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Controversial painkillers stay on the shelves

A painkiller that has been banned in dozens of countries because of safety fears can still be prescribed in Australia, following a decision of the Administrative Appeals Tribunal.

In the end to a long-running case, the Tribunal ruled last month that painkillers containing dextropropoxyphene – which has been associated with fatal overdoses and heart arrhythmia – may not be dispensed unless the prescribing doctor signs a form attesting to the suitability of the drug for that particular patient.

The ruling brings to an end a case that began almost two years ago when the Therapeutic Goods Administration (TGA) banned from sale all painkillers containing dextropropoxyphene, including Capadex, D-Gesic, Doloxene and Paradex, following its withdrawal from the marketplace in the United States, Britain, New Zealand, Canada, Sweden and across the European Union.

In February 2012 the manufacturers of Di-Gesic and Doloxene successfully sought a stay on the ban in the Administrative Appeals Tribunal (AAT), which ordered the TGA to review its decision.

The decision to ban the drugs was reaffirmed by the TGA last September, ruling that the safety risk posed by the drugs was unacceptable.

But the manufacturers disputed the ruling before the AAT and in April this year the Tribunal ruled that the painkillers could remain on the Australian Register of Therapeutic Goods subject to conditions.

The Tribunal made its decision despite acknowledging the safety risks posed by the drug, including that “the difference between a therapeutic amount of products containing [dextropropoxyphene] and a potentially fatal dose was smaller than in many other therapeutic products, and that the risk of accidental overdose, while it could be mitigated, could not be entirely overcome”.

Last month the AAT set the conditions under which Di-Gesic and Doloxene can continue to be sold in Australia, including specific requirements for doctors.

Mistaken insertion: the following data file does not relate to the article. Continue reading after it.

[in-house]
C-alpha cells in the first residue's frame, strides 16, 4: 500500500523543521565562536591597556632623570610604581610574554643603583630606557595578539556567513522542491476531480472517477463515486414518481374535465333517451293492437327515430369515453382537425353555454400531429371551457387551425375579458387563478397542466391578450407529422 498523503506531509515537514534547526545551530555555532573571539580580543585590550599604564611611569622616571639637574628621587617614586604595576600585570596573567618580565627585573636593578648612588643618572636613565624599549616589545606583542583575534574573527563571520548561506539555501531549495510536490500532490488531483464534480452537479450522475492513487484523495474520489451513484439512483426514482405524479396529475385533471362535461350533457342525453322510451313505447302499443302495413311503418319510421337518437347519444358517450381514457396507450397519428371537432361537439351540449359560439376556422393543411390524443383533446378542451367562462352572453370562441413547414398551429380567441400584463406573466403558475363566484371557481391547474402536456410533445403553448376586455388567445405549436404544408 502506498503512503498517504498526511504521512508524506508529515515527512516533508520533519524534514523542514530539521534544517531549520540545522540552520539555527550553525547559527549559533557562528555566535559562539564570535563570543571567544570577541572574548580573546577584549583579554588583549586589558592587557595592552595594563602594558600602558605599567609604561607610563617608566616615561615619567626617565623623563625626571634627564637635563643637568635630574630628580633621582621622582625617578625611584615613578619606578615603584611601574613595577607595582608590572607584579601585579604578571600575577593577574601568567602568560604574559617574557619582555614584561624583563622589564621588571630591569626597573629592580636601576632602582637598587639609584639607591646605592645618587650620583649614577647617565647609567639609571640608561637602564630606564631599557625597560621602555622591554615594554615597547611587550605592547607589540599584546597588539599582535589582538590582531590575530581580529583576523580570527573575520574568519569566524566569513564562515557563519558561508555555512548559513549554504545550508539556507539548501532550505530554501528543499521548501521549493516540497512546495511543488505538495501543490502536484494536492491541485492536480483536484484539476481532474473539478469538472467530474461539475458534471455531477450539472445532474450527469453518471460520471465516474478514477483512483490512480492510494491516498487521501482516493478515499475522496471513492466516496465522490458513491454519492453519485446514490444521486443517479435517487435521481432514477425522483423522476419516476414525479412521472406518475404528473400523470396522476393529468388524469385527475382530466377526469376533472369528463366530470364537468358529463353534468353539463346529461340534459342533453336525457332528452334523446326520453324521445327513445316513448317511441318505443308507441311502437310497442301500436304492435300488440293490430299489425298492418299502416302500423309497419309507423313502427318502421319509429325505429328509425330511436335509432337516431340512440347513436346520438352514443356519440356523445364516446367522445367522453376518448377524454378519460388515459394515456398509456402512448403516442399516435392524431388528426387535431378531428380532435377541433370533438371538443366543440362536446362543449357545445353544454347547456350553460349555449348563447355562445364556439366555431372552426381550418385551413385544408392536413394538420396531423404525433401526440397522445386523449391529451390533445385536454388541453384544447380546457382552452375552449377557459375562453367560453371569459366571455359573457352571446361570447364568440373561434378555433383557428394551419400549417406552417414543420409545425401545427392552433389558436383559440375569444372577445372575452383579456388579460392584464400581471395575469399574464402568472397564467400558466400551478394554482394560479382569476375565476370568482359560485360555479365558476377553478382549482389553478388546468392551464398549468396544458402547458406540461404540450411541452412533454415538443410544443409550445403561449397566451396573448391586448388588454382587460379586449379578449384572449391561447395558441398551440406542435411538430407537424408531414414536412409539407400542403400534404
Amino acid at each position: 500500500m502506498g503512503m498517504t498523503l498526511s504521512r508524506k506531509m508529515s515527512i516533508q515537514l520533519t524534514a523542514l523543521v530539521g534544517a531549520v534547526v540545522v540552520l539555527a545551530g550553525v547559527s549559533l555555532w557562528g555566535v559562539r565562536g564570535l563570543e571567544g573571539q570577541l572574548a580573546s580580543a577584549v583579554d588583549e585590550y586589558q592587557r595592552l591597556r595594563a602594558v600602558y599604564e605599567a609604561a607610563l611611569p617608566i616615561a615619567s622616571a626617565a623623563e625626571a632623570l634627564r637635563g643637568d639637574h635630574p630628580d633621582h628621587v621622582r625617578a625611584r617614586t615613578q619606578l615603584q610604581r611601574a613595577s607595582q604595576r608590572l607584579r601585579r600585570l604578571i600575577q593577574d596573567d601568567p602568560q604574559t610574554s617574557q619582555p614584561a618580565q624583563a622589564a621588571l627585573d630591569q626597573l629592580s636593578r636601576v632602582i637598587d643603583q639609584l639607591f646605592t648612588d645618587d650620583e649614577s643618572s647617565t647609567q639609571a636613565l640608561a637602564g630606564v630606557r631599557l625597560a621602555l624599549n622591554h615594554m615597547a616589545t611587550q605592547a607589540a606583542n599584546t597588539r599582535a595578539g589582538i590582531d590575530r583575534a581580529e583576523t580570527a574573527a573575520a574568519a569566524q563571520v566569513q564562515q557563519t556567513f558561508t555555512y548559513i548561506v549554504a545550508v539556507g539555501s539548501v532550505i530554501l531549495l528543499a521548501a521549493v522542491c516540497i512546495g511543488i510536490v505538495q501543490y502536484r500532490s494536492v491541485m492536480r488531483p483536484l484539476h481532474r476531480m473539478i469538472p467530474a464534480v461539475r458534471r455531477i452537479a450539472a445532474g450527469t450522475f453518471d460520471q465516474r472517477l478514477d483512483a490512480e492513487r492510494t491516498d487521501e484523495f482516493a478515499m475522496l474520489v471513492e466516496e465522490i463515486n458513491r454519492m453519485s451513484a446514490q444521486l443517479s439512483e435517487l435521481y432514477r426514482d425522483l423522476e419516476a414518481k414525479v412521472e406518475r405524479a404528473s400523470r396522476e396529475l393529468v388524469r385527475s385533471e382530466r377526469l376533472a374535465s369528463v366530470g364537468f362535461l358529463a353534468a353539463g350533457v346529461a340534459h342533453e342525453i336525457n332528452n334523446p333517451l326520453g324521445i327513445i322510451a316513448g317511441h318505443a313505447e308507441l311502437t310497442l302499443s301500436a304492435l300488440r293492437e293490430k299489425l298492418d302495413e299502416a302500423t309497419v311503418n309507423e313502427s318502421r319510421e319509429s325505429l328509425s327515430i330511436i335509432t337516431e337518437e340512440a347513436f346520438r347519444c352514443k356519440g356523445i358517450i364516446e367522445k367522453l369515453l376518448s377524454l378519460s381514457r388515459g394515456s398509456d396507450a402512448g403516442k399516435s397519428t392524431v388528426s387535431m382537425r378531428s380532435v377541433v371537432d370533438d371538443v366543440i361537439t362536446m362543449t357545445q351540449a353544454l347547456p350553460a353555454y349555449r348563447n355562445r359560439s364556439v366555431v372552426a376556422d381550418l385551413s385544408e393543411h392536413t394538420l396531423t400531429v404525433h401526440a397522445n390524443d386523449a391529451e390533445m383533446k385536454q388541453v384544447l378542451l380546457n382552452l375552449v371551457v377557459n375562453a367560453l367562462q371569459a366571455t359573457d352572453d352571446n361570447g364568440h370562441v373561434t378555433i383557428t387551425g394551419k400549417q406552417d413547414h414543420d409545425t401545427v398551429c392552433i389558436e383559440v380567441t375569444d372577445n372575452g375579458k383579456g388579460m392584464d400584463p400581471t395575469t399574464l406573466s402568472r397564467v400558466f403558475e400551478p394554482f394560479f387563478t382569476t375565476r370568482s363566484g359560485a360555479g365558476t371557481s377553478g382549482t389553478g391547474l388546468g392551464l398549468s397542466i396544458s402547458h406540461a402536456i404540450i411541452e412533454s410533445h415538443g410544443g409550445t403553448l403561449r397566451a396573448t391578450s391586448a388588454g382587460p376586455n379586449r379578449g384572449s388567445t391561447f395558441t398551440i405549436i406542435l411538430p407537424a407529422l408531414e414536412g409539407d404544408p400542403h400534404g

When prescribing Di-Gesic and Doloxene, medical practitioners will be required to sign a form confirming that they:

  • are aware that the medicine is only approved for use where mild analgesics are not considered adequate;
  • have considered the contraindications for the medicines and have explained them to the patient at the time of prescribing;
  • have considered any recent changes to the patient’s clinical presentation or biochemical status;
  • have warned the patient at the time of prescribing about the appropriate use of the medicine; and
  • are satisfied at the time of prescribing that the patient’s history does not indicate that they are at risk of accidental or intentional self-harm.

The distributors have been directed to ensure that pharmacists do not dispense either medication without first seeing such a form signed by the prescribing doctor or dentists attesting to the suitability of the drug for their particular patient. Furthermore, the distributors must write to all doctors, dentists and pharmacies explaining the new arrangements.

Reflecting continued anxiety about the safety of the drug, the TGA has urged doctors and dentists to “carefully consider” the warnings and contraindications regarding Di-Gesic and Doloxene before prescribing them.

Adrian Rollins

 

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